More than you might expect for a show that portrayed it as a metropolis largely devoid of anything but meth cooks, neo-Nazis, Drug Enforcement Agency employees, and delicious, delicious chicken, Albuquerque, New Mexico’s gotten a great deal out of its association with Breaking Bad. So it’s perhaps not surprising that New Mexico resident David Layman organized fans of the AMC drama, which ended its run last weekend, to place a paid death notice for Walter White in the Albuquerque Journal:
The obituary itself is a revealing little artifact. It’s nice to see that it suggests donations to drug abuse prevention organizations, an echo of Elliott and Gretchen Schwartz’s major donation. While that gift may have been a way for Walt’s Gray Matter co-founders to distance themselves from his meth empire, it’s also an acknowledgement of the damage Walt’s work cooking extremely pure drugs did on a major scale. Breaking Bad had characters who were meth users, and whose bodies and minds displayed evidence of that damage in ways that weren’t as endearing as Badger and Skinny Pete’s Star Trek fantasies in early seasons, like Wendy, a prostitute Jesse tries to convince to help him commit a murder. But those characters receded from the shows in later seasons, as did any real consideration of the human cost of the expansion of Walt’s ambitions, beyond the murders he committed or directly inspired.
Exploring the lives of the people Walt’s drugs destroyed by keeping around a character like Bubbles from The Wire would have required Breaking Bad to be a much bigger show than it ever really was. And its aperture narrowed in subsequent season to focus tightly on Walt’s moral state and the condition of his family, with Jesse Pinkman as the lone adjunct to that circle. But part of Walt’s moral state is his ability not to think about what the meth he cooks is doing to the people who use it, to see his business as essentially contained to his lab in all its gleaming metal and immaculate glass, to focus on the purity of his product rather than the decay it produces in the human body. And given that Breaking Bad seemed determine to preserve at least some sense of audience sympathy for Walter White, it might have been too much to tally up his body count for real, to make us face up to someone who — unlike Jesse or Skyler — had committed no transgression other than to use Walt’s product, and who was destroyed as a result.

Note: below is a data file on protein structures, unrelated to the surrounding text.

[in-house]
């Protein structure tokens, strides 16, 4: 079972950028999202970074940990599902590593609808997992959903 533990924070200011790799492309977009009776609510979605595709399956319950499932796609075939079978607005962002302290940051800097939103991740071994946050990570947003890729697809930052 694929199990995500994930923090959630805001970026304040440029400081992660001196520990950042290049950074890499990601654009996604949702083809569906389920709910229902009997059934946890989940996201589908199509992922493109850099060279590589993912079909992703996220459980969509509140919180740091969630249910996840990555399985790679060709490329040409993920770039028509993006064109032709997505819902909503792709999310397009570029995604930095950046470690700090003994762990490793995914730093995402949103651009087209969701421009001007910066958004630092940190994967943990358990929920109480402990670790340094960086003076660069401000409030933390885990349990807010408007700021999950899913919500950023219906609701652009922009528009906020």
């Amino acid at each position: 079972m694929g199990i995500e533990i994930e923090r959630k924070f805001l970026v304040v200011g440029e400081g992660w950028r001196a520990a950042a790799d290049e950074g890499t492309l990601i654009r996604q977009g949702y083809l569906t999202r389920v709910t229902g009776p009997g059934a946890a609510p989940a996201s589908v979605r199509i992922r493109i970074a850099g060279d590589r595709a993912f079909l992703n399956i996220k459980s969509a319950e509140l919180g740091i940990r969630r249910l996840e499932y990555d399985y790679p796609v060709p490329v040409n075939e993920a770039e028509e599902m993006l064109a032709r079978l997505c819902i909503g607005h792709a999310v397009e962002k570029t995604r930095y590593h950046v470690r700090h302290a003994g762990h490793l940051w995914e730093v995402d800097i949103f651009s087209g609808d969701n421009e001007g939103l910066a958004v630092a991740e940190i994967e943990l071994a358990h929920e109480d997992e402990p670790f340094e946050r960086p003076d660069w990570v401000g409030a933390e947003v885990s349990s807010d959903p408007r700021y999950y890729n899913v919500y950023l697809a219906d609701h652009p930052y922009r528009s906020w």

And as for the idea that Walter White “will be greatly missed,” that’s a complicated question. Even though “Felina” didn’t quite work for me, I can’t stop thinking about Skyler, about Flynn, and about Holly. I can imagine a version of events where Skyler and Flynn misses Walter White, who may have been gone from them for good once he went on that ride-along with Hank, even as they hate Heisenberg and the memories that are tainted by the knowledge of what he did, like that car Walt brought home for Flynn. I can see Gretchen regretting the loss of the man she once loved, and Holly the father she never got to know, the fact — if she ever learned it — that she became a pawn in her father’s last gasp at preserving his family. But as a fan, I’m satisfied for Walter White to be gone.